|Year : 2019 | Volume
| Issue : 5 | Page : 1398
Thoracic Spinal Epidural Osteoma Presenting with Compressive Myelopathy
Department of Neurosurgery, Nobel Medical College and Teaching Hospital, Biratnagar, Nepal
|Date of Web Publication||19-Nov-2019|
Dr. Sunil Munakomi
Department of Neurosurgery, Nobel Medical College and Teaching Hospital, Biratnagar - 56700
Source of Support: None, Conflict of Interest: None
|How to cite this article:|
Munakomi S. Thoracic Spinal Epidural Osteoma Presenting with Compressive Myelopathy. Neurol India 2019;67:1398
A 55-year-old male patient presented to our outpatient clinic with a history of progressive weakness of his bilateral lower limbs since last 1 month. There was no history of trauma, fever, significant weight loss, sensory loss, altered bladder or bowel symptoms, or any previous such incidents in the past. On neurological examination, power in his lower limbs were Modified Rankin Scale grade 1/5 with pain, temperature, vibration modalities suspended to the T4 dermatome region. His anal tone was intact. He had hypertonia in bilateral lower limbs with presence of clonus. His magnetic resonance imaging (MRI) spine revealed an anteriolateral epidural lesion causing significant compression of the cord at T6 region [Figure 1]. An introperative O-arm was used to localize the lesion [Figure 2]. Thoracic laminectomy revealed a solid bony lesion compressing upon the cord which was carefully drilled until the the cord was thoroughly lax and decompressed. Histology was suggestive of osteoma [Figure 3]. Though the patient showed no obvious clinical improvement, he was advised for continuous physiotherapy.
|Figure 1: MRI sequences revealing a thoracic epidural lesion compressing upon|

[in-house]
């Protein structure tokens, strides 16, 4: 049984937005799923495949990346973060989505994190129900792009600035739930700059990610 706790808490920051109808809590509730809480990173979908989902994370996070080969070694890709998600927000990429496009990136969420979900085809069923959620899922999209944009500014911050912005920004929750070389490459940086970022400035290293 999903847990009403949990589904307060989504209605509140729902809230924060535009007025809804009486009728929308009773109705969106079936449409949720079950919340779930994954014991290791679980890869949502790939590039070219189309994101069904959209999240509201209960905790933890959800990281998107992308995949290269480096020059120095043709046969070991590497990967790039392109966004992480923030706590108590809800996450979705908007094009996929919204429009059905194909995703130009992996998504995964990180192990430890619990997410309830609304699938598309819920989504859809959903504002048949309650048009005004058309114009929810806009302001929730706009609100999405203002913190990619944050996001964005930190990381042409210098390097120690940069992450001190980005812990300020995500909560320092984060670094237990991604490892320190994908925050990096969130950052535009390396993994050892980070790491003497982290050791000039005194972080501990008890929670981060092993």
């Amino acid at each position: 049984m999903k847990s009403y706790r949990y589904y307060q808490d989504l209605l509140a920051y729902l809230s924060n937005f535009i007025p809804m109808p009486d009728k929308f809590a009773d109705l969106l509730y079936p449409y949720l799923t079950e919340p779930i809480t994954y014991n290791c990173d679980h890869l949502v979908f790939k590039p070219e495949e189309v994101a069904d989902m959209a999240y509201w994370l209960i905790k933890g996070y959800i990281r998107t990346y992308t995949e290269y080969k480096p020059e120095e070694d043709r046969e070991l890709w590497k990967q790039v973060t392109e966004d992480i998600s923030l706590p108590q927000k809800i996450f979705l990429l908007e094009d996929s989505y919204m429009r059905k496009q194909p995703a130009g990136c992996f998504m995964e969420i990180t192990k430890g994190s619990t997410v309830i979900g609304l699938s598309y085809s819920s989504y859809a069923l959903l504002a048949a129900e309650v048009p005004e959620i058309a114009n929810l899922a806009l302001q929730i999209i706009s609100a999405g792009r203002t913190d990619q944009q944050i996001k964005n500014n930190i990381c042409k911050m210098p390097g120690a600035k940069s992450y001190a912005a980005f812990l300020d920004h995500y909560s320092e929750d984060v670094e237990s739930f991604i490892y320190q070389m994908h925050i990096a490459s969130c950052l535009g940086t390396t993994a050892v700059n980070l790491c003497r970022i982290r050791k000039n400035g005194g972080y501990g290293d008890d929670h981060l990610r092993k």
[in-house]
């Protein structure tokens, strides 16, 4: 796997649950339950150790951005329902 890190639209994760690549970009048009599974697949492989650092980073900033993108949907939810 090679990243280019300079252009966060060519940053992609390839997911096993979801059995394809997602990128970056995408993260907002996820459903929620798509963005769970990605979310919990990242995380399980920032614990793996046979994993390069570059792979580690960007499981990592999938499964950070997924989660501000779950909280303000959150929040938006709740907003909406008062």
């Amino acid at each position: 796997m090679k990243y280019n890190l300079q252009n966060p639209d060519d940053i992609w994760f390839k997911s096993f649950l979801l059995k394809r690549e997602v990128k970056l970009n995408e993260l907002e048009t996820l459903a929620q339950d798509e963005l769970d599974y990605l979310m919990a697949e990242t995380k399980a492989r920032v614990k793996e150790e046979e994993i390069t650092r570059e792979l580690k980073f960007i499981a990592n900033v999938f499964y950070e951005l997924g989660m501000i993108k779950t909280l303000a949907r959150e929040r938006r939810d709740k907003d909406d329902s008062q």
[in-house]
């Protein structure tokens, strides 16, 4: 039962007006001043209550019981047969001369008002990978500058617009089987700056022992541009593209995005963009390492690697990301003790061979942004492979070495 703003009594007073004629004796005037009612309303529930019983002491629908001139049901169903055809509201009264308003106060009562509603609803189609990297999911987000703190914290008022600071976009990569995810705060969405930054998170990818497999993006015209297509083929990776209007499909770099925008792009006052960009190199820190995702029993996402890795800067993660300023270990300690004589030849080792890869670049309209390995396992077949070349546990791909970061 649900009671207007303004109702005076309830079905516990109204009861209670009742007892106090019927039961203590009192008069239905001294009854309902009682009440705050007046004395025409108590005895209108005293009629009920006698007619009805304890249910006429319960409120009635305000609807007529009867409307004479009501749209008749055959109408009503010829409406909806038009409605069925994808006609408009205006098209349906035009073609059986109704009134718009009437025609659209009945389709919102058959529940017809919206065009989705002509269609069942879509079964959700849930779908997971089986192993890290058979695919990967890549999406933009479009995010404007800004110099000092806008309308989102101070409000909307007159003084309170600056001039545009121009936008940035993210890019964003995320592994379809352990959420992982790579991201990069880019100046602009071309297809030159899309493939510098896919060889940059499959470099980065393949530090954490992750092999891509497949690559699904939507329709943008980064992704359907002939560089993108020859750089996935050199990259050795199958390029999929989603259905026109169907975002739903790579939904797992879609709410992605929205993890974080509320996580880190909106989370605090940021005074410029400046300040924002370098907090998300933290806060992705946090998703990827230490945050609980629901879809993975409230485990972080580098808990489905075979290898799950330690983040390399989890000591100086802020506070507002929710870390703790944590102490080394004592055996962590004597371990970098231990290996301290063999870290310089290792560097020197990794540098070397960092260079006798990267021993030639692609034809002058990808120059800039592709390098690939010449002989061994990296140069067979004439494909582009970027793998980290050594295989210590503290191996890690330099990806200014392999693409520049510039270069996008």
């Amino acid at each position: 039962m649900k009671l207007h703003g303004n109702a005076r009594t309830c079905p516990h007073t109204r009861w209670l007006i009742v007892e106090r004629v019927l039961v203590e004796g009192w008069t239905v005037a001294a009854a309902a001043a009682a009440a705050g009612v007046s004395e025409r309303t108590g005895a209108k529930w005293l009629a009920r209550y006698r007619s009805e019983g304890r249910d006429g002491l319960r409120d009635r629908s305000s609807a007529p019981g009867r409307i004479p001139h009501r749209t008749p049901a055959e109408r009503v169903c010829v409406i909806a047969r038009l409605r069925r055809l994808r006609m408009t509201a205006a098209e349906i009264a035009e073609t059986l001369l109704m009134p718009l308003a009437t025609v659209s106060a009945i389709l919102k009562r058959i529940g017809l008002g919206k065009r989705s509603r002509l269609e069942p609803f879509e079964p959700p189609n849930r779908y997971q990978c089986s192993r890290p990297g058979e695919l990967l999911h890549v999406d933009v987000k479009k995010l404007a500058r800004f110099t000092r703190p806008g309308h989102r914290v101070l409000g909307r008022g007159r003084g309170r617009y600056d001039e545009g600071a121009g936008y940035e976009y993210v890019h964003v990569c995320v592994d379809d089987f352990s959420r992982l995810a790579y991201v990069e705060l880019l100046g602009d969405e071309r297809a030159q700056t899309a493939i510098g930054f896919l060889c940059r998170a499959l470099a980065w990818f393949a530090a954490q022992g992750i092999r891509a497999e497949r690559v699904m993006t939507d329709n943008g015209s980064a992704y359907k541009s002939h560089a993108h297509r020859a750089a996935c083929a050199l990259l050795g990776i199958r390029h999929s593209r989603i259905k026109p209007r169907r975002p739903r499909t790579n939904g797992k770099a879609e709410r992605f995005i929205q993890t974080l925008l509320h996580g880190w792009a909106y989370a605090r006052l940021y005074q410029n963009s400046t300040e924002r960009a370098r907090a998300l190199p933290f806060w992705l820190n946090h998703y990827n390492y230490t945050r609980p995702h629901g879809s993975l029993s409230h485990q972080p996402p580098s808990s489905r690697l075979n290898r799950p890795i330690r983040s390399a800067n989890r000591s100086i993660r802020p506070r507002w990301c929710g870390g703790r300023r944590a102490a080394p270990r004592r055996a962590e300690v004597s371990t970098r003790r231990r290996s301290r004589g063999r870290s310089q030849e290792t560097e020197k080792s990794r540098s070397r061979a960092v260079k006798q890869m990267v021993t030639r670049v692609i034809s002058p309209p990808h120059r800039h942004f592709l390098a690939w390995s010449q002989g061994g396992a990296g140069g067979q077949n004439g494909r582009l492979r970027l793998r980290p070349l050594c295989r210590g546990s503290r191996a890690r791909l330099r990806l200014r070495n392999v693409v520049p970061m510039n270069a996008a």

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Spinal epidural osteoma presenting with features of myelopathy is an extremely rare entity. Though benign and slowly progressive, it can present with compressive myelopathy. Early diagnosis and optimal resection is the recommended therapeutic target.
Declaration of patient consent
The authors certify that they have obtained all appropriate patient consent forms. In the form the patient(s) has/have given his/her/their consent for his/her/their images and other clinical information to be reported in the journal. The patients understand that their names and initials will not be published and due efforts will be made to conceal their identity, but anonymity cannot be guaranteed.
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Conflicts of interest
There are no conflicts of interest.
| » References|| |
Wang W, Kong L, Dong R, Zhao H, Ma Y, Lu Y. Osteoma in the upper cervical spine with spinal cord compression. Eur Spine J 2006;15(Suppl 5):616-20.
[Figure 1], [Figure 2], [Figure 3]